Family trees of 400 million show that genetics has little influence on longevity

Researchers found that hereditary genes affected less than 7 percent of people's lifespan.

Eyes and hair colour, a widow’s peak at the base of one’s hairline, the ability to curl your tongue and the likelihood of having diabetes or high cholesterol — a few of the things you can inherit from your parents through DNA.

There are unproven claims that inherited genes could even influence perception and shape personalities.

While evidence for it may still be several studies away, there’s no debate about the important role genes plays in shaping metabolism and body function. It would also make intuitive sense to assume that genes and longevity, too, are closely linked.

A new study of more than 400 million people offers evidence to the contrary.

The biggest factor that affects lifespan — lifestyle — is hardly (~10 percent) affected by a person’s genetic makeup, the study says.

Researchers from collaborated with scientists from Calico Life Sciences to explore how closely (if at all) a person’s lifespan and genes are linked.

Family trees of 400 million show that genetics has little influence on longevity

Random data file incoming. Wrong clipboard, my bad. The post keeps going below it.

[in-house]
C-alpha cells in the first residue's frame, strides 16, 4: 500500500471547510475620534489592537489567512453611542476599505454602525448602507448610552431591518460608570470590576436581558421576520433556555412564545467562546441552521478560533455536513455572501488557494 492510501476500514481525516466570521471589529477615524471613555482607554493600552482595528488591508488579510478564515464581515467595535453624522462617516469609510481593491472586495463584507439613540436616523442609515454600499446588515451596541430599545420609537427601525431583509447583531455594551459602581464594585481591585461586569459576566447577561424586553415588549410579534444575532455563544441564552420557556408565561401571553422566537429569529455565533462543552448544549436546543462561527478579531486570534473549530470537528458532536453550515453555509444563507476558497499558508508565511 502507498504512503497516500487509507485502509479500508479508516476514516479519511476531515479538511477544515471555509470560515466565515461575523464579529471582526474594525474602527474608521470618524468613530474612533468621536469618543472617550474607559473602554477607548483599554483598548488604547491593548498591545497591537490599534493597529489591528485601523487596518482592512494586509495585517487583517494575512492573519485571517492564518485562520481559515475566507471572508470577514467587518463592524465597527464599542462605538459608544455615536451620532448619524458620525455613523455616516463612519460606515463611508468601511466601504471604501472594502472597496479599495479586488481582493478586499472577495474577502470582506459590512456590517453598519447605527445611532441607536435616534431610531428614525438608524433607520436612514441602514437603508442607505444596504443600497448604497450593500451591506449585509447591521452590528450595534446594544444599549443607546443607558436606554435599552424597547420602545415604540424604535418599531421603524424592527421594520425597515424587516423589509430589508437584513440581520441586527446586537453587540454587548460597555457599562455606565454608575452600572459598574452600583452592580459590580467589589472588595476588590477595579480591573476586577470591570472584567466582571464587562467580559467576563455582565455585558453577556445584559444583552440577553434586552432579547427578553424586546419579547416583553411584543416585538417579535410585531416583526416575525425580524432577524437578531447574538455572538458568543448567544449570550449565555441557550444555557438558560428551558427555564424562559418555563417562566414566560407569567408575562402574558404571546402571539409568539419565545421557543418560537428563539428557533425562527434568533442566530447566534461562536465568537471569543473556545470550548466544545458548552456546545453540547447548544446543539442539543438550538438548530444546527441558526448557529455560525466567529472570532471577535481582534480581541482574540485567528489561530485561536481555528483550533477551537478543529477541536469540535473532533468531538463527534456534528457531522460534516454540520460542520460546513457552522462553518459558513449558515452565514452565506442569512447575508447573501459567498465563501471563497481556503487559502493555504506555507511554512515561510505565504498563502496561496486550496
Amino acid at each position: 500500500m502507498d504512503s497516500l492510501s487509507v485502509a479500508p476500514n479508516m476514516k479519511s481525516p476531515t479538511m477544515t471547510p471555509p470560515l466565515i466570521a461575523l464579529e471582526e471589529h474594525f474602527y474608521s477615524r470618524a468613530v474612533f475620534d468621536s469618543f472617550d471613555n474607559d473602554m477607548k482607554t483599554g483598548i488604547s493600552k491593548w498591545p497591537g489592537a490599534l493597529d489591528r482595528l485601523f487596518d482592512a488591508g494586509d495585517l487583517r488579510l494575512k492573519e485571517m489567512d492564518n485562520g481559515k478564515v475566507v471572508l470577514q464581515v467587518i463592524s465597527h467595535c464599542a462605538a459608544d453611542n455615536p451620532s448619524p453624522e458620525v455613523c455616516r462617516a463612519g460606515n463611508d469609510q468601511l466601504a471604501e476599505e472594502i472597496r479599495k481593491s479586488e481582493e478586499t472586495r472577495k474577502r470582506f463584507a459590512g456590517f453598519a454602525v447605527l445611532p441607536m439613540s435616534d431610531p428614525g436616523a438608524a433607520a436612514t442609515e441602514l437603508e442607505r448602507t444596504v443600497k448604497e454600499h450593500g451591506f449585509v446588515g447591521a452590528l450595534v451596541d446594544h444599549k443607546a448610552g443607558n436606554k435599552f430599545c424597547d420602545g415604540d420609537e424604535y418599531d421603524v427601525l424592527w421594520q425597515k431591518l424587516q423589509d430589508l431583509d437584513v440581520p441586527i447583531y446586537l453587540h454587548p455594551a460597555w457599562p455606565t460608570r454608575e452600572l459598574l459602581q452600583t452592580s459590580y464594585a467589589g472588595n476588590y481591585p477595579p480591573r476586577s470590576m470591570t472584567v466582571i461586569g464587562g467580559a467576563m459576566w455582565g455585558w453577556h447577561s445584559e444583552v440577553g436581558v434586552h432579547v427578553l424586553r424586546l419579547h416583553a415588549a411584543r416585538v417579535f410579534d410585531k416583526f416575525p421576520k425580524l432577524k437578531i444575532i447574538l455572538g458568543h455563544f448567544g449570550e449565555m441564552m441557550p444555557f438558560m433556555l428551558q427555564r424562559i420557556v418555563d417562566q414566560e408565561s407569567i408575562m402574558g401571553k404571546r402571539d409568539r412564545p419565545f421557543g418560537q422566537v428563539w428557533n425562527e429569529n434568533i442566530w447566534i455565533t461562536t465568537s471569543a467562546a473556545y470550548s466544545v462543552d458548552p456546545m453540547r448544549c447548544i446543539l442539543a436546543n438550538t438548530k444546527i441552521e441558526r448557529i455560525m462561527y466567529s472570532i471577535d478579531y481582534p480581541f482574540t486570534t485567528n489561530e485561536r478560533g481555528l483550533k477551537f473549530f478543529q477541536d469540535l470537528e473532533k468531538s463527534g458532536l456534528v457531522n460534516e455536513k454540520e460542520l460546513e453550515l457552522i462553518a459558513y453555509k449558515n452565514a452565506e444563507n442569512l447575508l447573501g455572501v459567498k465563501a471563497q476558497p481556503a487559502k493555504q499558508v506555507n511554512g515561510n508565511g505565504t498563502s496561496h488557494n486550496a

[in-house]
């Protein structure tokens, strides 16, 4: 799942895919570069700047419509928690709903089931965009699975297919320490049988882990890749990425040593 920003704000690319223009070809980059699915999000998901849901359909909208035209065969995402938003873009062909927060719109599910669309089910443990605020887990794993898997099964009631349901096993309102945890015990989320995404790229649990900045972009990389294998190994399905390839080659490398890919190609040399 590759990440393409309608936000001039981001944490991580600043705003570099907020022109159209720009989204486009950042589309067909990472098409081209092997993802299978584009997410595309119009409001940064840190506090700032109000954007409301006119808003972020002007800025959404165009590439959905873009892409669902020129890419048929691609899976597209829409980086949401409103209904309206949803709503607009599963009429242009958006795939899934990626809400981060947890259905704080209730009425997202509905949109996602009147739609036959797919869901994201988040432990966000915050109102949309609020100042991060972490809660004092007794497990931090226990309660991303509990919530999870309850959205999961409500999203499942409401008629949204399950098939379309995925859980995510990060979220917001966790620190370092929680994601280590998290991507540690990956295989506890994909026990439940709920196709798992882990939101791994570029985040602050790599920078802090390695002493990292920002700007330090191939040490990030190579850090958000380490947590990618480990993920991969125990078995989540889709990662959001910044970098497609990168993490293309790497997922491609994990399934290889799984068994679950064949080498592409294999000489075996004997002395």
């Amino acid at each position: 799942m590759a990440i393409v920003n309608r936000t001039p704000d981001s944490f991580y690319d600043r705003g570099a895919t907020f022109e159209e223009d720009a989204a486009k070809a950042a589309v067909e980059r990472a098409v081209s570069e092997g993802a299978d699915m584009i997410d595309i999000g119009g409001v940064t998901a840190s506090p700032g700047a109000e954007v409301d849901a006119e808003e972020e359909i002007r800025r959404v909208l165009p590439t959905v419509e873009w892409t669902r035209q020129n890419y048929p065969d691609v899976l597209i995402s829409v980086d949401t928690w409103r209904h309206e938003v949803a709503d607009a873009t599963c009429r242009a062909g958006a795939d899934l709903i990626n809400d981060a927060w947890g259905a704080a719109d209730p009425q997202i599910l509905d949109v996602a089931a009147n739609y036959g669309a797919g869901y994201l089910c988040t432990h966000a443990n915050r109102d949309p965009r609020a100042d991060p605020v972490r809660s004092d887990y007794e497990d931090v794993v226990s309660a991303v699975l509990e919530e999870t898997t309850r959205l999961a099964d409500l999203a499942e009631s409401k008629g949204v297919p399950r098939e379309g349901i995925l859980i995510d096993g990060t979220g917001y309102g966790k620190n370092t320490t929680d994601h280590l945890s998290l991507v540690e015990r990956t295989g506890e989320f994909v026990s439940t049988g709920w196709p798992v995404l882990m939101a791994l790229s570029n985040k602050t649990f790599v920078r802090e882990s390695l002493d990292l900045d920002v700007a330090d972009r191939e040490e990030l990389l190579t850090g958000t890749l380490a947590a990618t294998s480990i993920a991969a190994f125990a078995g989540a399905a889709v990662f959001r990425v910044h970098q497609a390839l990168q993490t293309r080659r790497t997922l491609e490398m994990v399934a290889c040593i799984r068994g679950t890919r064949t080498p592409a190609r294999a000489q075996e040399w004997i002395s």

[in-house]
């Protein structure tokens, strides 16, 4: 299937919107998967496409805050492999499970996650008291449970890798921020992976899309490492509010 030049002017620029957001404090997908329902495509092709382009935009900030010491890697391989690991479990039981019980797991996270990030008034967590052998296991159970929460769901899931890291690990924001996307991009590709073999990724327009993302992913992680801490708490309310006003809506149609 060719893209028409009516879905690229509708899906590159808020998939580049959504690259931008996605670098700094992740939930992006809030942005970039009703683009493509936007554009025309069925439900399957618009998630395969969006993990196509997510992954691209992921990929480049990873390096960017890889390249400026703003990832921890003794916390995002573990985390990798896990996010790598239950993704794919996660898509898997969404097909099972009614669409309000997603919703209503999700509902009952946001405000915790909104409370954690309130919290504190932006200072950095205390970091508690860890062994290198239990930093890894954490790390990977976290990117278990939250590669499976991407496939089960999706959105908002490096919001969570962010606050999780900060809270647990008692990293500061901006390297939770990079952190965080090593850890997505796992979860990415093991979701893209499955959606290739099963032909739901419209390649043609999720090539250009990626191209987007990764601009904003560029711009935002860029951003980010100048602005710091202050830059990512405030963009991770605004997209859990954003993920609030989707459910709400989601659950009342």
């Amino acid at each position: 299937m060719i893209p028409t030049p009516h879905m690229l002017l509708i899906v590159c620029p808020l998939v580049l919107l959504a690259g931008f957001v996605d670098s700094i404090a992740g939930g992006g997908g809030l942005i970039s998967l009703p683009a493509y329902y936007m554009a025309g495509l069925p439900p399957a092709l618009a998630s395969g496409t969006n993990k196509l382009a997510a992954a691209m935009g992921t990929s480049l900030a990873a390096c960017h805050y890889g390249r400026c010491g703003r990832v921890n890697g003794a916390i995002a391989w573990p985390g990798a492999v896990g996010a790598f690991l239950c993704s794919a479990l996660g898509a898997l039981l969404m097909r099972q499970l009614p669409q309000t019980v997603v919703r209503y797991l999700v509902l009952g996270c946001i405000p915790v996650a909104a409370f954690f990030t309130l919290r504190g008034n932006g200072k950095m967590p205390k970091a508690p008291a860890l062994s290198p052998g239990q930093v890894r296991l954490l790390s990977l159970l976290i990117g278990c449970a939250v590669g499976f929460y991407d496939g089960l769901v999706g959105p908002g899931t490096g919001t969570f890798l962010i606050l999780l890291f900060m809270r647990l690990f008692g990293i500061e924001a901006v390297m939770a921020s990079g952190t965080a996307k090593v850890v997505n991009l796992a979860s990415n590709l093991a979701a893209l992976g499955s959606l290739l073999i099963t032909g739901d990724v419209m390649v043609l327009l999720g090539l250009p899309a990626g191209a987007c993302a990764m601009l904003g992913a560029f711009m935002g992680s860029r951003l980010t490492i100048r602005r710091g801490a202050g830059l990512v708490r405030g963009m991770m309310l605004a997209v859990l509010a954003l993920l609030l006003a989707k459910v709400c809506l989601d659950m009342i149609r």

Representational image. Image courtesy: Fotozone

Family trees (also called ‘pedigree’ charts in genealogy) of close to 450 million people were studied for the dates of births, deaths, places of births and connections to other members in their family.

A statistical analysis of all these parameters revealed that longevity and genes were linked in less than 20-30 percent for cases in same-gender relatives and 15 percent for relatives of different genders.

Interestingly, the study found some unexpected patterns as well.

For instance, longevity in spouses was very similar — more so than siblings.

Couples were found to have similar lifespans.

Couples in the study have similar lifespans.

Another fascinating pattern found that the lifespans of siblings-in-law or first-cousins are also fairly similar, without sharing genes or a home for that matter. This, the researchers attributed to a process of ‘assortative mating”.

"What assortative mating means here is that the factors that are important for life span tend to be very similar between mates," Graham Ruby, lead author from Calico Life Sciences, said in a statement.

This would also mean that people tend to choose mates with similar traits to their own — from which lifespan may be an unintentional one.

All factors considered, the authors found that hereditary genes affected less than 7% of the average person’s lifespan.

"Though there is a genetic component, this study shows that there is a major impact from many other forces in your life," Cathy Ball, co-author of the study and chief scientific officer at told CNN.

The study was published in the journal Genetics.

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